"Love, Gilda" Review
Love, Gilda is not only a wonderful documentary but also an experience; you’ll laugh, you’ll cry, and the film will make you think. Love, Gilda is a powerful inside look into the late actress and comedian Gilda Radner. Directed by Lisa Dapolito, the film examines the comedy scene from the 1970s and 80s and how Gilda influenced it as one of the first female comedians on Saturday Night Live (SNL). She certainly didn’t peg herself as a feminist, however, by being the only woman doing what she was doing, she inherently became a feminist icon. During that time she often was put in typical roles only reserved for women, yet she didn’t complain and she conquered those roles with grace. After a while, she started creating roles for herself and other women, thus expanding opportunities for other female comics to express themselves in unique ways.
Not only did other women appreciate Gilda for her strong personality and talented acting, but male comics saw her potential as well and assisted in getting her where she was in her career. The film highlights how much influence Gilda had over these very talented comedians who are still actively working today. Many talented actors are interviewed about Gilda’s life and their relationships with Gilda such as Chevy Chase, Bill Murray, and Dan Aykroyd, just to name a few. The film goes deep into Gilda’s personal relationships, her struggles with her health and weight, as well as her family life. The film does a wonderful job exposing the human side of an iconic actress that the general public has never seen before; It truly uncovers a world that most people don’t often get to be a part of.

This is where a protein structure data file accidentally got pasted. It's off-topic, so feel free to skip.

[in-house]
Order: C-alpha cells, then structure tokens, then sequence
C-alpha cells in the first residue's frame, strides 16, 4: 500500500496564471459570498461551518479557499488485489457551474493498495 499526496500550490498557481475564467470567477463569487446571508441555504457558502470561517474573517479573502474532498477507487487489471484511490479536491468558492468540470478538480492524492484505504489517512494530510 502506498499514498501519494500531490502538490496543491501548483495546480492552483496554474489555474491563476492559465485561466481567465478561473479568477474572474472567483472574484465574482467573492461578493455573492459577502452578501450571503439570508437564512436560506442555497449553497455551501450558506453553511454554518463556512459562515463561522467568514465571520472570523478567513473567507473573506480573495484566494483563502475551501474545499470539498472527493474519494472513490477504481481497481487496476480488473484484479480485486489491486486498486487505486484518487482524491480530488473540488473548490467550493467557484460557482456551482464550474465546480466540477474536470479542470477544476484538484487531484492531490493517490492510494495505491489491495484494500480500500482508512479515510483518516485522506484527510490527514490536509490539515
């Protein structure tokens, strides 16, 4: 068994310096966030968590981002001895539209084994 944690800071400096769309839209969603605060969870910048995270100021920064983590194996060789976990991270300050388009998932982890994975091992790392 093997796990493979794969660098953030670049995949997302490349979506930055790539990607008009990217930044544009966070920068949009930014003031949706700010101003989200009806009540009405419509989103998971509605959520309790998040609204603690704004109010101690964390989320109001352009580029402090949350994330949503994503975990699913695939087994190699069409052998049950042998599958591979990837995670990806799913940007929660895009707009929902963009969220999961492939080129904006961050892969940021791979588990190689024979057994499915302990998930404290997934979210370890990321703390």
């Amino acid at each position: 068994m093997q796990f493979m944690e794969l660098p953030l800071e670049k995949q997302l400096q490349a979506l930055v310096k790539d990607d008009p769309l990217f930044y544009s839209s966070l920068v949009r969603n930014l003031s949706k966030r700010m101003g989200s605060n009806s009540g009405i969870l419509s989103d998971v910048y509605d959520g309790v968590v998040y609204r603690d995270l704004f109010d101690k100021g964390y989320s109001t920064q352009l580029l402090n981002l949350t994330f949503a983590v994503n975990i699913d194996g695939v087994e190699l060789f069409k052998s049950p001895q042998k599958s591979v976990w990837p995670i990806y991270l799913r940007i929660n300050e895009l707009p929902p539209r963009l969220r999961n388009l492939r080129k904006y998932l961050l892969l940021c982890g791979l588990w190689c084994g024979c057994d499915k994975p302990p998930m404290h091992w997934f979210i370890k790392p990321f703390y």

Alongside having a strong influence on talented male actors, Gilda had influence over female comics that are currently on the scene today. The film interviews female SNL successors to Gilda, and they discuss in depth how she paved the way for their comedy careers without even knowing it. Love, Gilda is calculated and thoughtful in who they chose to interview for this documentary; Amy Poehler, Maya Rudolph, Cecily Strong and Melissa McCarthy read emotional, old letters Gilda wrote to convey her experiences as a woman in comedy. These actresses even comment on how much of an honor it is to have be able to read Gilda’s handwritten letters within the film.
This film is a tribute to American comedy and what goes into it; it exposes a great deal of the comedy scene in both positive and negative ways and shows how hard Gilda worked to get where she was in her career. Lorne Michaels discusses Gilda with such content and talks about how she was dearly missed after she left SNL but understands why she did. One especially touching addition to the film is the archival footage that is incorporated (her brother provided a lot of the home videos). The archival footage and audio of Gilda shows her personality in a beautiful way; if you don’t know who she is before you watch the film, you’ll fall in love with her by the end of it. Her spirit is captured in such a considerate way, you can’t help but cry. This is a side of comedy that is often overlooked, comedians are not viewed as human, and their pain isn’t often exposed until it is too late (note: comedians have the highest suicide rate of any profession). Gilda was by no means suicidal, however she did struggle with depression which affected her health in many ways, and it is so important to discuss those types of struggles when talking about comedy; the film contemplates this in a meaningful way.
Love, Gilda is a piece of history that shows how far we have come in comedy and the roles of female actors. It really hasn’t been that long since women were only allowed to play roles “reserved for women”. Even though Gilda passed away from ovarian cancer at such a young age, this documentary proves that she has had an important influence for years, and she still has influence today. If you want to learn about self love, I highly recommend this film; Gilda taught people that its okay to be your genuine self, and that even when you’re incredibly famous, you’re still just like everyone else.